XPCE's font specification is a two-stage process. In the first stage, XPCE physical fonts are mapped to fonts of the underlying windowing system. In this stage, fonts are identified by their family, style and size. For example
font(screen, roman, 13)
Refers to a fixed-width font designed for use on the screen that has normal weight, not slanted and 13-pixels high characters.
In the second stage, logical font-names are mapped to their physical implementation. At this level, fonts are identified by a single name from an extensible, but preferably small set.
See section B.5 for a description of Windows specific font issues.
The default physical font set is built when the first font object is opened (i.e. its window counterpart is located and made available to the text-drawing functions). This set is created from class-variables on the display object. The first class-variable is display.font_families, which defines a chain with names of the font-families. The default value is:11See section 8 for the default syntax.
display.font_families: \ [ screen_fonts, \ courier_fonts, \ helvetica_fonts, \ times_fonts, \ symbol_fonts ]
Each of these names refers to the name of another resource of class
the members of this font family. The default value can be examined using
the online manual. Below is the default value for the
font-set for X11:
display.screen_fonts: \ [ font(screen, roman, 10, "6x10"), \ font(screen, roman, 12, "6x12"), \ font(screen, roman, 13, "8x13"), \ font(screen, roman, 14, "7x14"), \ font(screen, roman, 15, "9x15"), \ font(screen, bold, 13, "8x13bold"), \ font(screen, bold, 14, "7x14bold"), \ font(screen, bold, 15, "9x15bold") \ ]
The set of predefined physical fonts can be examined using the FontViewer demo application accessible through the online manual tools.
If an application needs additional fonts, such fonts can be declared using directives. The fourth initialisation argument of class font determines the window-system font that will be mapped. The syntax for this argument depends on the window-system used. For this Unix/X11 version it is a string consisting of 15 `-' separated fields. A font can be searched using xfontsel(1) or the much better GNOME-project gfontsel(1).
For example, the 14-points `courier new' TrueType font can be registered using:
:- initialization new(_, font(courier, roman, 14, '-winfonts-courier new-medium-r-normal-*-*-140-*-*-m-*-iso8859-1')).
This specification has various drawbacks. For example, another library or application loaded on top of the same XPCE process may be using the symbol,roman,14 specification, but bound to another window-system font. A user may try to run your application on an environment that does not have this font. Part of these problems can be eliminated by binding the font to a logical font name. See also section 10.9.2.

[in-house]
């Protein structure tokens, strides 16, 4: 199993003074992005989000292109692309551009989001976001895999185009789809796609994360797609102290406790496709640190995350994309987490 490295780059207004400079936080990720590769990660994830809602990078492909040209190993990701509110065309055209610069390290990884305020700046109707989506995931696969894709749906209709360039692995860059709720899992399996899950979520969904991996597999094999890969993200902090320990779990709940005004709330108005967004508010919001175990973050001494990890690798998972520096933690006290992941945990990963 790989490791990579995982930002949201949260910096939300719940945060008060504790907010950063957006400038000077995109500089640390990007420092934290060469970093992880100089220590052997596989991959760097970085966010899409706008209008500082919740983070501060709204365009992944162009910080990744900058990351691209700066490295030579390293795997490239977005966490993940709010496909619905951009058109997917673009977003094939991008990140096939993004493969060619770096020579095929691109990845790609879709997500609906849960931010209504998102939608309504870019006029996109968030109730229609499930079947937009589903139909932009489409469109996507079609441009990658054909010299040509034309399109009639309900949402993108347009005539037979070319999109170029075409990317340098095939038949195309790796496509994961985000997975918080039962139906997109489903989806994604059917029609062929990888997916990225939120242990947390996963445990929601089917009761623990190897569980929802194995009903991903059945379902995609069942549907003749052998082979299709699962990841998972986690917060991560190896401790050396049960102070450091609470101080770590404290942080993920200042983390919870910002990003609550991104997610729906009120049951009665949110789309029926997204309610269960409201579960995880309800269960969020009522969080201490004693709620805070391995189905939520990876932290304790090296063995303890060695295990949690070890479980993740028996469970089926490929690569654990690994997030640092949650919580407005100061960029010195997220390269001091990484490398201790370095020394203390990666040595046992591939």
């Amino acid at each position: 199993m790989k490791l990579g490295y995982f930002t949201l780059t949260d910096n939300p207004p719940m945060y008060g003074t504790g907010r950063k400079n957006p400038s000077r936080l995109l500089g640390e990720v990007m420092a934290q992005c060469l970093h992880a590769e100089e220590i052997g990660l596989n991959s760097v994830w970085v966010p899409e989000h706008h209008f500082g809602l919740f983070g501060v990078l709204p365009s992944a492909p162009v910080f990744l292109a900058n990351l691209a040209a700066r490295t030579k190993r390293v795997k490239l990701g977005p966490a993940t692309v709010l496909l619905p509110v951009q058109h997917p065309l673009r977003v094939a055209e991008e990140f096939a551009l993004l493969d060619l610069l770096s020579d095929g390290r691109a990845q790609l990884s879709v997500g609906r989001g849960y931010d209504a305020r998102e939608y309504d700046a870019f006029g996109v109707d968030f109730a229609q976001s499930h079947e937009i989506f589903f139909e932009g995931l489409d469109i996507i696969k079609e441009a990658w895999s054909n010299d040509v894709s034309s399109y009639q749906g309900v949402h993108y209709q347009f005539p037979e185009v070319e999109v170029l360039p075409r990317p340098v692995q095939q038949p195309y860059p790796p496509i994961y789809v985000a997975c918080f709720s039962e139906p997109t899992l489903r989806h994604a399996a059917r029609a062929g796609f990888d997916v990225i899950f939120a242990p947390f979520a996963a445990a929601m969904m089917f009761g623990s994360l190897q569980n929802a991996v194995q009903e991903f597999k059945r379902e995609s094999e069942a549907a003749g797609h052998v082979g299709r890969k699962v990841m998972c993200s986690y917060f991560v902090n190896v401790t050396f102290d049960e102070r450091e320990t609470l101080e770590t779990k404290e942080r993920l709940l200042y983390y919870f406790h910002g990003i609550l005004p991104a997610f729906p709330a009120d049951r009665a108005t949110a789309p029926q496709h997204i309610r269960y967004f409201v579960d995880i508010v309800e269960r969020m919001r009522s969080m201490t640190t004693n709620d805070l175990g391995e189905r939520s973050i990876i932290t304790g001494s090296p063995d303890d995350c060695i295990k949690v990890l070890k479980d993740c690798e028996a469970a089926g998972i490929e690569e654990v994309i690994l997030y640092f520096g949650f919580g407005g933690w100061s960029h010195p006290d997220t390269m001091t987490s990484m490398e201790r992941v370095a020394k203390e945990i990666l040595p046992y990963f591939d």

:- initialization send(@display, font_alias, adobesymbol, font(symbol, roman, 14, '-*-symbol-*-*-*-*-14-*-*-*-*-*-adobe-*')).
The application will refer to this font using the font-alias. user has other preferences or the font is not available, the user may specify the font using the display.user_fonts class-variable described in section 10.9.2.
It is not wise let your application code speak about physical fonts as the user or interface guidelines may prefer using a different font-palette. For this reason the display defines a mapping between logical font names and physical fonts. Applications are encouraged to use logical font names as much as possible and leave the assignment to physical fonts to the users preferences. XPCE predefines the following logical font-names. The value gives the default assignment for these fonts.
normalfont(helvetica, roman, 12)
boldfont(helvetica, bold, 12)
italicfont(helvetica, oblique, 12)
smallfont(helvetica, roman, 10)
largefont(helvetica, roman, 14)
boldlargefont(helvetica, bold, 14)
hugefont(helvetica, roman, 18)
boldhugefont(helvetica, bold, 18)
fixedfont(screen, roman, 13)
ttfont(screen, roman, 13)
boldttfont(screen, bold, 13)
symbolfont(symbol, roman, 12)
The end-user of an XPCE application can define the class-variable display.user_fonts to overrule fonts. The example below re-binds the most commonly used fonts to be slightly larger and choose from the Times font family rather than the Helvetica fonts.
display.user_fonts: \ [ normal := font(times, roman, 14), \ bold := font(times, bold, 14), \ italic := font(times, italic, 14) \ ]
The mapping between logical font names and physical fonts is realised
by the methods `display
additional font aliases may be loaded using `display
Class font's predefined conversion will translate names to font objects. This implies that for any method expecting a font object the programmer can specify the font-name instead. In those (rare) cases where a font needs to be passed, but the type-specification does not require this, the conversion must be done explicitly. The preferred way to make the conversion is using the font type object:
..., get(type(font), check, bold, BoldFont), ...,